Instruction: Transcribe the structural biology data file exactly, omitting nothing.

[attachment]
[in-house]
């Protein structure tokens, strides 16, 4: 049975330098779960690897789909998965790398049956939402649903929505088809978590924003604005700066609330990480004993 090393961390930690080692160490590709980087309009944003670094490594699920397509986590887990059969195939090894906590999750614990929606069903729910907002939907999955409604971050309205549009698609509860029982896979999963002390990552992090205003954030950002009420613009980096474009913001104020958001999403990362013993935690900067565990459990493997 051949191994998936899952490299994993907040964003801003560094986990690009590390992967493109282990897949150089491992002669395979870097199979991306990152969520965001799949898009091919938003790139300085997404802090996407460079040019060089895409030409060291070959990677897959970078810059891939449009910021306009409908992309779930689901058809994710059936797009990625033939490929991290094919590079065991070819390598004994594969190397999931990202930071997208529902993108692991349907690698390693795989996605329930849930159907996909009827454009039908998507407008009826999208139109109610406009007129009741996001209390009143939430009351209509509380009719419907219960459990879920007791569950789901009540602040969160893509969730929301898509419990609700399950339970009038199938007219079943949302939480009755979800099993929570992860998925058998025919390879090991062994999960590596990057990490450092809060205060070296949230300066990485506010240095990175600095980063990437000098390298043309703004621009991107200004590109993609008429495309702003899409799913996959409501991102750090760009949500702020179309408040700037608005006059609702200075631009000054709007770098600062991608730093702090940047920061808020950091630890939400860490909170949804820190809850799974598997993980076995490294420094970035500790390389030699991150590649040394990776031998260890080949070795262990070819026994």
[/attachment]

[in-house]
């Protein structure tokens, strides 16, 4: 049975330098779960690897789909998965790398049956939402649903929505088809978590924003604005700066609330990480004993 090393961390930690080692160490590709980087309009944003670094490594699920397509986590887990059969195939090894906590999750614990929606069903729910907002939907999955409604971050309205549009698609509860029982896979999963002390990552992090205003954030950002009420613009980096474009913001104020958001999403990362013993935690900067565990459990493997 051949191994998936899952490299994993907040964003801003560094986990690009590390992967493109282990897949150089491992002669395979870097199979991306990152969520965001799949898009091919938003790139300085997404802090996407460079040019060089895409030409060291070959990677897959970078810059891939449009910021306009409908992309779930689901058809994710059936797009990625033939490929991290094919590079065991070819390598004994594969190397999931990202930071997208529902993108692991349907690698390693795989996605329930849930159907996909009827454009039908998507407008009826999208139109109610406009007129009741996001209390009143939430009351209509509380009719419907219960459990879920007791569950789901009540602040969160893509969730929301898509419990609700399950339970009038199938007219079943949302939480009755979800099993929570992860998925058998025919390879090991062994999960590596990057990490450092809060205060070296949230300066990485506010240095990175600095980063990437000098390298043309703004621009991107200004590109993609008429495309702003899409799913996959409501991102750090760009949500702020179309408040700037608005006059609702200075631009000054709007770098600062991608730093702090940047920061808020950091630890939400860490909170949804820190809850799974598997993980076995490294420094970035500790390389030699991150590649040394990776031998260890080949070795262990070819026994």